Baciamolemani is a Sicilian term that describes the way respected members of the mafia were traditionally greeted. Why did you choose that as a band name?
Enrico Giurdanella (guitar, banjo, ukulele): "As you just said, it was the traditional way of greeting someone from the mafia; translated it means something like: "Let's kiss hands!", but by adopting that as the name for our band we wanted to break the stereotypes that still exist about Sicily. Sicily is still often just regarded as the birth place of the mafia and linked with crime, but in reality it's much more than that."

When you guys started Baciamolemani, it was still much more a ska and reggae inspired band. When did your music start developing into what it is today?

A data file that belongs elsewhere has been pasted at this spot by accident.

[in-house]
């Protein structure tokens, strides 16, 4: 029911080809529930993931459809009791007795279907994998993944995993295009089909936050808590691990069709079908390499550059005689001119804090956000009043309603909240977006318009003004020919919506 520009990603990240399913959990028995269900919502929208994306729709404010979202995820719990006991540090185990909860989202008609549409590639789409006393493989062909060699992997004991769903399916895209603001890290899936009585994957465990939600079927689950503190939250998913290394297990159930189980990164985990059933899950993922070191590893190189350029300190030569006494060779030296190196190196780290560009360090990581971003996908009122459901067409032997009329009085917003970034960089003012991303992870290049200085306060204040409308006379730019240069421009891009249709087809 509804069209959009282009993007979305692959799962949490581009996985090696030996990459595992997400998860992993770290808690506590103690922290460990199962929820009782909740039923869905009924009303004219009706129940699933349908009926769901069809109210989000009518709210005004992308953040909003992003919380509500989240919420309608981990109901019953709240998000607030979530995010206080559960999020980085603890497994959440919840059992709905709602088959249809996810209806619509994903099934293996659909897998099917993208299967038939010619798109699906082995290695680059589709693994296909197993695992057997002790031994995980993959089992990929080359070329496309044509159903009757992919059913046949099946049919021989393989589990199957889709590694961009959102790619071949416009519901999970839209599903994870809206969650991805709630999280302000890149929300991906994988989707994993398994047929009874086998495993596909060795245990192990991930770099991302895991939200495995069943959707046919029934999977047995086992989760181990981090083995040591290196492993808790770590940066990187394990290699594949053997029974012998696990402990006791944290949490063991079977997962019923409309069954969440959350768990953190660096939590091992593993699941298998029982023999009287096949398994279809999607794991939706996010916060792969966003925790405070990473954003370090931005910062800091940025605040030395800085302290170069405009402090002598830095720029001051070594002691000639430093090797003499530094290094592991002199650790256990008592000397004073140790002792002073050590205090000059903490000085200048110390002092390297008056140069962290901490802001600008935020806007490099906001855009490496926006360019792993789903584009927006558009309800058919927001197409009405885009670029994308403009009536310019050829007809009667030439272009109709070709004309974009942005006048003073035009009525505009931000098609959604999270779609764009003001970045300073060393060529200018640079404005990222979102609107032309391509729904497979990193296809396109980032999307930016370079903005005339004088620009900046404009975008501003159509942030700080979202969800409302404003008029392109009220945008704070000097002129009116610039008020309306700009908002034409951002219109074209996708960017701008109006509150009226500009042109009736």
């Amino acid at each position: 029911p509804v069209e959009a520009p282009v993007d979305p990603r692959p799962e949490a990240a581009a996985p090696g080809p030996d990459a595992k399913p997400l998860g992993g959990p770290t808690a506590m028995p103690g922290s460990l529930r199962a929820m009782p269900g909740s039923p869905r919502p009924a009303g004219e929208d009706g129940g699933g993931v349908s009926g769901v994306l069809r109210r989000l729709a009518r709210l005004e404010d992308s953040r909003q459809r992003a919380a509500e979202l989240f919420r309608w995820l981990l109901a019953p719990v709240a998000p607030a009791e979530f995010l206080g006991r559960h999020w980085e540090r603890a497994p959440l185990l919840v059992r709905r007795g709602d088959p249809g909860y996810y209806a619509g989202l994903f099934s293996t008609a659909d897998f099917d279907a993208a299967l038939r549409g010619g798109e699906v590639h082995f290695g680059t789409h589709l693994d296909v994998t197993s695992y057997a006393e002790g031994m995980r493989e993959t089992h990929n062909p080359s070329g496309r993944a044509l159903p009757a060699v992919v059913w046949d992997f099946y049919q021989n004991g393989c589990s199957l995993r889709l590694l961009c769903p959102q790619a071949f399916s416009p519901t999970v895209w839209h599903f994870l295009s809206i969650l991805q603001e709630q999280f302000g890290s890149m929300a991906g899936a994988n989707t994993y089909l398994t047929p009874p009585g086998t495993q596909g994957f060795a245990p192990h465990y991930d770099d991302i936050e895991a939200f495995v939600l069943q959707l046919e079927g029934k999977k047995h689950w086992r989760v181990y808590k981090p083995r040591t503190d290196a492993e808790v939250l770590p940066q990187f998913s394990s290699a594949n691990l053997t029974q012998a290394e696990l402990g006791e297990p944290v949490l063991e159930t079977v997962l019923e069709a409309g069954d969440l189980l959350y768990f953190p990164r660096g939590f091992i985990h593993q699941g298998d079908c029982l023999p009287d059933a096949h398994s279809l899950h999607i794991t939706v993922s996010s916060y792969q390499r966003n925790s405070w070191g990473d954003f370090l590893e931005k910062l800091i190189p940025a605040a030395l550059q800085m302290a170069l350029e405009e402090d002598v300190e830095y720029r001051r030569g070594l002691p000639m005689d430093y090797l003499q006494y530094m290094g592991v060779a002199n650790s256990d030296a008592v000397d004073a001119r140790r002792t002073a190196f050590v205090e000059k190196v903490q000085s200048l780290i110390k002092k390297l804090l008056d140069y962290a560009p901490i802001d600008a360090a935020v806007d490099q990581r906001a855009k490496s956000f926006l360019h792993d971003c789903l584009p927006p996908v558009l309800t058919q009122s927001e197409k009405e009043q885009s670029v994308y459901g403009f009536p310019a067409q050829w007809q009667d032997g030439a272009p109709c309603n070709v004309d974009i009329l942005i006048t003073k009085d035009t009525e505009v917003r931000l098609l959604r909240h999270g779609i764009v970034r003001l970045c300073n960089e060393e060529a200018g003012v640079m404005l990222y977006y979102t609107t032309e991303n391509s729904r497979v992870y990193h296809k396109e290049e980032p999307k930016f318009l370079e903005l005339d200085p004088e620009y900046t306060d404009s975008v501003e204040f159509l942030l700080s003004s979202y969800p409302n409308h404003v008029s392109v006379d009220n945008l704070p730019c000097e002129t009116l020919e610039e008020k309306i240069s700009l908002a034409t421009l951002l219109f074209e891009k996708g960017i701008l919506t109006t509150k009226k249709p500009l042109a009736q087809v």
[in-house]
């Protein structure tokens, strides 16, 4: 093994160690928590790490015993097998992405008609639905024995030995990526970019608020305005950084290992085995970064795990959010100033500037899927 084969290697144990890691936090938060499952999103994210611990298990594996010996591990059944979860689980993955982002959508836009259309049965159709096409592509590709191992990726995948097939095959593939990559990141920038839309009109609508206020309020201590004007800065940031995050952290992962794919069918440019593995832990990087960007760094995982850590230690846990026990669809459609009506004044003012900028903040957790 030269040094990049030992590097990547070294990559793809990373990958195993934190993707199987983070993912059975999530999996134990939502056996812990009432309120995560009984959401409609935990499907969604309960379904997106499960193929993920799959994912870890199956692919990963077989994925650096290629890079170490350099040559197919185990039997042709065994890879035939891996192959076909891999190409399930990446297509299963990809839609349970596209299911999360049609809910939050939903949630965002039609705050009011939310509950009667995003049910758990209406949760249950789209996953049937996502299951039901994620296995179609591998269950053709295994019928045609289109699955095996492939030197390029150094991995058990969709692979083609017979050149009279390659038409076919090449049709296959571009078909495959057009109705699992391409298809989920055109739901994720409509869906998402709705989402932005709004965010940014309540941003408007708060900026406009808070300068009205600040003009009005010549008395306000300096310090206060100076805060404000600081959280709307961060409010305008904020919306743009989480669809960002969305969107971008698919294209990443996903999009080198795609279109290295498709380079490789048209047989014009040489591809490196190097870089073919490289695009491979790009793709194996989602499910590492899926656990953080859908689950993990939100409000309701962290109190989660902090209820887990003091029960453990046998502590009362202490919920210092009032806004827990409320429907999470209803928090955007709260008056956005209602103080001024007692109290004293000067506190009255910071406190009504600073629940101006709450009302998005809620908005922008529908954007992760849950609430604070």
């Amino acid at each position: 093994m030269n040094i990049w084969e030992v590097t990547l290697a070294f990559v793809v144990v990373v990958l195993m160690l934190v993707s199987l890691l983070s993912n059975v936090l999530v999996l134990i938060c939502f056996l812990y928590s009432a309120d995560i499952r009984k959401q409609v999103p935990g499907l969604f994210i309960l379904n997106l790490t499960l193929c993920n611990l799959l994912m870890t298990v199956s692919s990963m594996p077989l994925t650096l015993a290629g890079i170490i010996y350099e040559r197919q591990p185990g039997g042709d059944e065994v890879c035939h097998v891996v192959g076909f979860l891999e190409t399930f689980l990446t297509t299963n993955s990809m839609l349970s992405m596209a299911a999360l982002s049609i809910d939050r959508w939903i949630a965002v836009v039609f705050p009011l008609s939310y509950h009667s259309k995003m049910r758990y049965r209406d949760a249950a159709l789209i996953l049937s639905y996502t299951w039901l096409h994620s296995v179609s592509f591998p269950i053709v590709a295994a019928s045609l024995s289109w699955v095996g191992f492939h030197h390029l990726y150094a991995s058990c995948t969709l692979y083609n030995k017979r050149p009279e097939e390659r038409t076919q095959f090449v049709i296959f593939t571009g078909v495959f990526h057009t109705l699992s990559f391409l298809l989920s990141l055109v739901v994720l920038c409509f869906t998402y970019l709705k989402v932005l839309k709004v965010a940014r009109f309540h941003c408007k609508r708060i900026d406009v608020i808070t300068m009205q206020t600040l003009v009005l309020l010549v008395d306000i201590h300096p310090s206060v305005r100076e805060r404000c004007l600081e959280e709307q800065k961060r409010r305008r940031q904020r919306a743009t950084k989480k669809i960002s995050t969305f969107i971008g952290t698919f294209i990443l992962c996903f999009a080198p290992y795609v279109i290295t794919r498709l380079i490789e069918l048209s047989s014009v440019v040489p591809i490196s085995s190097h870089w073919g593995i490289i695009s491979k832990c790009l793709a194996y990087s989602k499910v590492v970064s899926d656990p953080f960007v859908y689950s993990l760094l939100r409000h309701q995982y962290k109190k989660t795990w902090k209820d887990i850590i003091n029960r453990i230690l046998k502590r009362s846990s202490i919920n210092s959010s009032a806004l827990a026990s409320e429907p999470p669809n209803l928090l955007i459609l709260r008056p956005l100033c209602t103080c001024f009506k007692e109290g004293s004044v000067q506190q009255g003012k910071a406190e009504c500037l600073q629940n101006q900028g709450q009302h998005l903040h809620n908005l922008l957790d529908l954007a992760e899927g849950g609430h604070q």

Piero Pizzo (vocals): "We've never been a band that likes to stick to a certain formula and the more we travel the more we incorporate new influences in our music."
Enrico Giurdanella: "We love to travel and one trip in particular that has been very influential was when we travelled to Spain in 2008. It was at that point that we started experimenting with genres like rumba and cumbia. What happened is we were playing a small gig at a local Sicilian bar on night and, to be honest, that concert was a complete flop; I think we played for a crowd of maximum fifty people that night, but in that small group of people there was Guillem Gabernet, who liked what he heard and invited us to come and play at the Casal de Joves de la Guineueta in Barcelona (Catalan version of a youth center, red.). Once we got there, we met some of the musicians of La Pegatina and we immediately clicked; so much so even that when we started working on 'L'Albero Delle Seppie' we absolutely wanted to do something with them and from that collaboration came 'La Corriera'."